“Subtle cutouts on each richly painted page of Laura Vaccaro Seeger’s ‘Green’ similarly create a mystical sense of complexity and continuity. In this case, the images on each page refer both backward and forward, permitting a fascinating interplay of shade and hue, from the ‘khaki green’ of a lizard to the ‘never green’ of a stop sign.”–The Wall Street Journal
“…the reader who settles down and slowly pages through its gorgeous acrylic paintings or, better yet, reads it aloud to a young child, will find rich rewards. Each spread describes a particular shade of green — forest green, sea green, lime green, pea green, jungle green — and the list actually does go on and on.”–New York Times
One Amazon reviewer wrote:
Sometimes you just want to show a kid a beautiful picture book. Sometimes you also want that book to be recent. That’s the tricky part. Not that there aren’t pretty little picture books churned out of publishing houses every day. Of course there are. But when you want something that distinguishes itself and draws attention without sparkles or glitter the search can be a little fraught. We children’s librarians sit and wait for true beauty to fall into our laps. The last time I saw it happen was Jerry Pinkney’s The Lion & the Mouse. Now I’m seeing it again with Laura Vaccaro Seeger’s Green. I mean just look at that cover. I vacillate between wanting to smear those thick paints with my hands and wanting to lick it to see if it tastes like green frosting. If my weirdness is any kind of a litmus test, kids will definitely get a visceral reaction when they flip through the pages. I know we’re talking colors here but if I were to capture this book in a single word then there’s only one that would do: Delicious.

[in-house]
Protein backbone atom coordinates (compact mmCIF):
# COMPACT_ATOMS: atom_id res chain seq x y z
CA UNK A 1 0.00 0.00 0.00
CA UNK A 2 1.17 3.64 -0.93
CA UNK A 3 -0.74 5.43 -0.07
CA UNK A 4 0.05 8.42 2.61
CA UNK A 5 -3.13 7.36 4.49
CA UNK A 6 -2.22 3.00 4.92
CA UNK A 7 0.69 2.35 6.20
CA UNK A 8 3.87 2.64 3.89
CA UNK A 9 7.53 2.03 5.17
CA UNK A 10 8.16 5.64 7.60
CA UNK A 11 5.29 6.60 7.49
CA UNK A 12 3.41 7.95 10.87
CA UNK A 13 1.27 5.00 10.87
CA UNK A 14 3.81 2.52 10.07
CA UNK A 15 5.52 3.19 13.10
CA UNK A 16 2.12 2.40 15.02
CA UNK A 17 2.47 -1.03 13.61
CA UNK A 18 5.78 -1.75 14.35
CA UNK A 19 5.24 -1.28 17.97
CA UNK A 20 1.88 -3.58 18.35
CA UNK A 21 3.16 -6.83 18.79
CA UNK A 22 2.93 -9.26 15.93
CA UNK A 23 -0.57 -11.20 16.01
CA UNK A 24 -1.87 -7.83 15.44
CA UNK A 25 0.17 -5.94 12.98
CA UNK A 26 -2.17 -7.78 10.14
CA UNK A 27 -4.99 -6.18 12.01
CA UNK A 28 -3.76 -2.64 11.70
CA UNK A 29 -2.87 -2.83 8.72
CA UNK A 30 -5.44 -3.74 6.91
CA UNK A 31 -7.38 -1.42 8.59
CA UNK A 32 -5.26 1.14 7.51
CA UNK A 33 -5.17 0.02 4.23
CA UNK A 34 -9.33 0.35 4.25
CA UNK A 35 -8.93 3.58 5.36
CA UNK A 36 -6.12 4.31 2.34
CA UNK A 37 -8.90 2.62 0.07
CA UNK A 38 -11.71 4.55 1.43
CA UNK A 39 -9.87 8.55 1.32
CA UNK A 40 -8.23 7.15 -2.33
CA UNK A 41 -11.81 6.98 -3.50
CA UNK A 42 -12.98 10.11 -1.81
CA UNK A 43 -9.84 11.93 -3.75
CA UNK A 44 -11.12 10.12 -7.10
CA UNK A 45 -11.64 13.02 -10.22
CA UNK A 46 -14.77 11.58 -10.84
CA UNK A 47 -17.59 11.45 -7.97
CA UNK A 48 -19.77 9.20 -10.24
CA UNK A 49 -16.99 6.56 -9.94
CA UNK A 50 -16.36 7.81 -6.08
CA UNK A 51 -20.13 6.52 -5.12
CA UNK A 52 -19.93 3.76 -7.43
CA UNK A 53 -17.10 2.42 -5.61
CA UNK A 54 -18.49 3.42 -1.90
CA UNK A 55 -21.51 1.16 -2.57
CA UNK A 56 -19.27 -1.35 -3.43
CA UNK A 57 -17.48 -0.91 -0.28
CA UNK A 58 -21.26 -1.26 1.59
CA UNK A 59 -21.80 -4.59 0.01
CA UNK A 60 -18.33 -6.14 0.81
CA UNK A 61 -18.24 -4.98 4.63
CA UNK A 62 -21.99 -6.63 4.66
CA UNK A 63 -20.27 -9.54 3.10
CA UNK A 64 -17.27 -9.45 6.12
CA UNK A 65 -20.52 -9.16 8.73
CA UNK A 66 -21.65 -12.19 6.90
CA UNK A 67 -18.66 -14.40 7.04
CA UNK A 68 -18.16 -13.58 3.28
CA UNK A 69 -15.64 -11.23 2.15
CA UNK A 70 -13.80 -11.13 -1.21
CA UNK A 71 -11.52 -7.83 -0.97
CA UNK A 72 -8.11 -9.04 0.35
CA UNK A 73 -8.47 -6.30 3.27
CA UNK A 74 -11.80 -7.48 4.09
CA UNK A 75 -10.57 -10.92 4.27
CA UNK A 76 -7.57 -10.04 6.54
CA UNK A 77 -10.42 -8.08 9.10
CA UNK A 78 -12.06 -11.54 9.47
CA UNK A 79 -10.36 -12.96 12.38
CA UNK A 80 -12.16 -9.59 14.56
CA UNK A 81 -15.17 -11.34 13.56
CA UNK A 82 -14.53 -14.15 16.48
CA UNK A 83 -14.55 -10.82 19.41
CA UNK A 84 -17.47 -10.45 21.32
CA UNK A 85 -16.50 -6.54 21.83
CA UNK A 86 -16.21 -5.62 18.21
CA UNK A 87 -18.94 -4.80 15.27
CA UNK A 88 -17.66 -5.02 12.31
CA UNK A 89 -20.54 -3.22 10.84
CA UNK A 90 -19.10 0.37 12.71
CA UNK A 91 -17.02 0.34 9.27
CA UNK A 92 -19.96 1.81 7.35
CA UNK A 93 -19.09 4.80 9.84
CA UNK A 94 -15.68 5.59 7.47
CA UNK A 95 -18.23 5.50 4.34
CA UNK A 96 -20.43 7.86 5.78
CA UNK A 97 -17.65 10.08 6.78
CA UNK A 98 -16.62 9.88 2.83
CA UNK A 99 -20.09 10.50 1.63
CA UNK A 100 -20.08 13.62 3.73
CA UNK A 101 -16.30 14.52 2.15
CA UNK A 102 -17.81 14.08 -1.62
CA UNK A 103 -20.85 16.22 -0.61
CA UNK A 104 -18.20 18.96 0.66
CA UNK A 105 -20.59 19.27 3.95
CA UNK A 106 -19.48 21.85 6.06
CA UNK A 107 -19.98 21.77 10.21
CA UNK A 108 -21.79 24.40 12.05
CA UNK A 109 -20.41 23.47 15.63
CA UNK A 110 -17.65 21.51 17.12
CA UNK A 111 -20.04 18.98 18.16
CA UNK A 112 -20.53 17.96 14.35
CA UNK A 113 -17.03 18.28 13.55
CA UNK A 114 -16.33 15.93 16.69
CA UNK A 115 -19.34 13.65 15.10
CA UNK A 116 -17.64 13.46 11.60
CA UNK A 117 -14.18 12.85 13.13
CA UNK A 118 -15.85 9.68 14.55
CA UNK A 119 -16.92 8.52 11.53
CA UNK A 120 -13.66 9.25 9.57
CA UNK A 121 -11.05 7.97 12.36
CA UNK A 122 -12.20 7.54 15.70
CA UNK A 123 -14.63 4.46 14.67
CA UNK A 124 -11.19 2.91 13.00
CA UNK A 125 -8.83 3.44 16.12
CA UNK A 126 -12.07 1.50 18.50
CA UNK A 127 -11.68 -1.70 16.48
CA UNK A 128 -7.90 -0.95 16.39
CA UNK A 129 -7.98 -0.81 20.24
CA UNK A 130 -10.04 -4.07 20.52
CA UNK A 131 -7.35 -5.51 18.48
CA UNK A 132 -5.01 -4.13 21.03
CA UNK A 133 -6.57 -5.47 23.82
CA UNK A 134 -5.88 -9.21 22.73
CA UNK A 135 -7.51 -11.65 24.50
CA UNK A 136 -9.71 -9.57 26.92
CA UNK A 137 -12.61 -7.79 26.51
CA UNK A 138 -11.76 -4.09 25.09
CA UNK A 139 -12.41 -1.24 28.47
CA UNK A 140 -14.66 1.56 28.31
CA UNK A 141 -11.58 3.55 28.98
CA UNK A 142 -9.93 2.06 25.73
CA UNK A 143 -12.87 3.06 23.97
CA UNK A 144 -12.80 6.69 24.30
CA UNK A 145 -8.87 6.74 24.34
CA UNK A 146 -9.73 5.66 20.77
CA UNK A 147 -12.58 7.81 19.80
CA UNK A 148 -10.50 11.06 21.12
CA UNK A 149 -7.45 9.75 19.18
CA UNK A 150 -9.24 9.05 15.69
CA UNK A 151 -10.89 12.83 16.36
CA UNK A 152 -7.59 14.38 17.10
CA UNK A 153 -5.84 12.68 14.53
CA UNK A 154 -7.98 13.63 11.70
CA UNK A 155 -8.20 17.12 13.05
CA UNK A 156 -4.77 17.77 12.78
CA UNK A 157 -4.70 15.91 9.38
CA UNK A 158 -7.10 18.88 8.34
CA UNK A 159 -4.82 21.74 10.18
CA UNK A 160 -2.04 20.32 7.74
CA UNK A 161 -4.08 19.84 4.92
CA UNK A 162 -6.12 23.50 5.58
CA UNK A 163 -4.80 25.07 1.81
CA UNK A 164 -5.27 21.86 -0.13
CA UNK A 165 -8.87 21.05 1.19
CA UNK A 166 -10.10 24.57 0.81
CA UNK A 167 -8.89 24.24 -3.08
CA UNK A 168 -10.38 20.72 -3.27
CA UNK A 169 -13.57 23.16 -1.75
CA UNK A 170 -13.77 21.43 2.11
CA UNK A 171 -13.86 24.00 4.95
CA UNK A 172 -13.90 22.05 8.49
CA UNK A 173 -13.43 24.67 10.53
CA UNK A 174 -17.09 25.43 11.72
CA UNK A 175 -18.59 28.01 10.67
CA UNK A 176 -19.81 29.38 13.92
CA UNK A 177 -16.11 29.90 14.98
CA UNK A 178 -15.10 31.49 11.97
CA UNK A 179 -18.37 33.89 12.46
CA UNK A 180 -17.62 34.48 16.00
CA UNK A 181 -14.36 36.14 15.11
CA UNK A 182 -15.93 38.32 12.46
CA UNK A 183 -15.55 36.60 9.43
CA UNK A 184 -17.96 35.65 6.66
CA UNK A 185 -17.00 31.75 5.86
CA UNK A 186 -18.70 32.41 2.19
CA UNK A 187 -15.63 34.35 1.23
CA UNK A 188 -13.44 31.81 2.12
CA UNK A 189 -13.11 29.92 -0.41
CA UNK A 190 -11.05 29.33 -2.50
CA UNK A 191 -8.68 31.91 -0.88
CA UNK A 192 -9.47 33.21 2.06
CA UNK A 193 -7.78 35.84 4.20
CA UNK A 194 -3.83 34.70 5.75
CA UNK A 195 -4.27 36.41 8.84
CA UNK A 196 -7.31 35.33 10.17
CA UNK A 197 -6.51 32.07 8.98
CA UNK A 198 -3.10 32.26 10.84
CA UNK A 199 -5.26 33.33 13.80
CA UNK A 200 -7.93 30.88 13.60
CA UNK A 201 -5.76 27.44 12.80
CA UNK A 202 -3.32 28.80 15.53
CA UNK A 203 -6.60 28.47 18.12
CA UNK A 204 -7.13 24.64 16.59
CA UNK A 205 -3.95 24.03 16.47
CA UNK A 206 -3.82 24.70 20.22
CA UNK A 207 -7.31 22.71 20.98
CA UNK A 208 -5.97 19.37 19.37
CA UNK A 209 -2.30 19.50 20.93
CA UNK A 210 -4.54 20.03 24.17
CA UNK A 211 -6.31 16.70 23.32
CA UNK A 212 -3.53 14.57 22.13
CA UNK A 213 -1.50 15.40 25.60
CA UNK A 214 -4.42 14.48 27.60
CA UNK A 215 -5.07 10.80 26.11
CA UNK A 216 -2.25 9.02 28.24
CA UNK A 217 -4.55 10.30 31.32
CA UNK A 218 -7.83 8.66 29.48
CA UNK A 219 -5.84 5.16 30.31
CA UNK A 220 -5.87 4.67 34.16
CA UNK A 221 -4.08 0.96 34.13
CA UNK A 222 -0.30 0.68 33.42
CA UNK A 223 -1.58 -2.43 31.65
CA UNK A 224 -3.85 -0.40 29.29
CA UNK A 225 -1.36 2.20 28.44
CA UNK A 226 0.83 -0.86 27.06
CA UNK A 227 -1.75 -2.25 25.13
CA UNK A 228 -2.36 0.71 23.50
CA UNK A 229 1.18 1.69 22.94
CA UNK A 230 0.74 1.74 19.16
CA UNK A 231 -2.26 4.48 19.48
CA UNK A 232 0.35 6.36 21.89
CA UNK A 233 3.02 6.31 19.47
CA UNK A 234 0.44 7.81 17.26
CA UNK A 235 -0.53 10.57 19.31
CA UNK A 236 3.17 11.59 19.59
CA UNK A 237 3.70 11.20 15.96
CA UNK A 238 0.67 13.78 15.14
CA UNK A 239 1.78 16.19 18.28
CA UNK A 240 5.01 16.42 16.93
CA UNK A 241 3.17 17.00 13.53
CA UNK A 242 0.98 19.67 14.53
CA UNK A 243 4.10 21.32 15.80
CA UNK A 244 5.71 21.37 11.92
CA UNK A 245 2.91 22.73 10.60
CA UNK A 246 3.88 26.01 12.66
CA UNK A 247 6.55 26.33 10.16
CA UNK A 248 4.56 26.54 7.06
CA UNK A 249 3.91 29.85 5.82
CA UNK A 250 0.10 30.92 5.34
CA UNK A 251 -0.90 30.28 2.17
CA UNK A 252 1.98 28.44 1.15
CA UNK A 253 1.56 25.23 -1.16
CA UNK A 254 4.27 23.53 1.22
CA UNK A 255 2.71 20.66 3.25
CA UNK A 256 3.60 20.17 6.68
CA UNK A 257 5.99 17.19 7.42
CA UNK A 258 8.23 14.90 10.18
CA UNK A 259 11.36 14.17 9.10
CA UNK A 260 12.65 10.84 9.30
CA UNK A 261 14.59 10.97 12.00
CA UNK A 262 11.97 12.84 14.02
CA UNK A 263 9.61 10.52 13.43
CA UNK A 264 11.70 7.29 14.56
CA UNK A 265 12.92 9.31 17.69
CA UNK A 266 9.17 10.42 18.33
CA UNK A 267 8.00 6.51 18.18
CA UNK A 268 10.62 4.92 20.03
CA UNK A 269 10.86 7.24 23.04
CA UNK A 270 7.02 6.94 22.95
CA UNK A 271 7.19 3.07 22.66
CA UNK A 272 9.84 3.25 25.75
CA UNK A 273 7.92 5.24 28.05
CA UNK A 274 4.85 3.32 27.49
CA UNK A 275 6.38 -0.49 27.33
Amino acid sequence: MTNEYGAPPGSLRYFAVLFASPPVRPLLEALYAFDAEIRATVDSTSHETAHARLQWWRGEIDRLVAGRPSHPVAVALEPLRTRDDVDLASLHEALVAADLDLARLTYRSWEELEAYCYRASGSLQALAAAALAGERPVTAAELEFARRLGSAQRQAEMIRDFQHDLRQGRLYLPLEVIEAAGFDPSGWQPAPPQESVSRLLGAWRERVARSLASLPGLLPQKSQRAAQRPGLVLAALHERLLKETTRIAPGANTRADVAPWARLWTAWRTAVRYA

Open the book and the first pictures you see are of a woodland scene. Two leaves hang off a nearby tree as the text reads “forest green”. Turn the page and those leaves, cut into the paper itself, flip over to two fishies swimming in the deep blue sea. A tortoise swims lazily by, bubbles rising from its head (“sea green”). Another page and the holes of the bubbles are turned over to become the raised bumps on a lime. And so it goes with each new hole or cut connecting one kind of green to another. We see khaki greens, wacky greens, slow greens and glow greens until at last Seeger fills the page with boxes filled with different kinds of green. This is followed by a stop sign and the words “never green” against an autumn background. On the next page it is winter and “no green” followed by an image of a boy planting something. The final spread shows a man and his daughter gazing at a tree. The description: “forever green”. You bet.
According to —Publishers Weekly, “Seeger’s skill at creating simple yet wonderfully effective concept books, as well as her mastery of die-cuts that delight in unexpected and ingenious ways, are in full evidence in this salute to the color green.”
“Just when it seems that there could not possibly be anything new to present about this trendy color, Seeger creates a tactile treat that yields surprise with every page turn.”–School Library Journal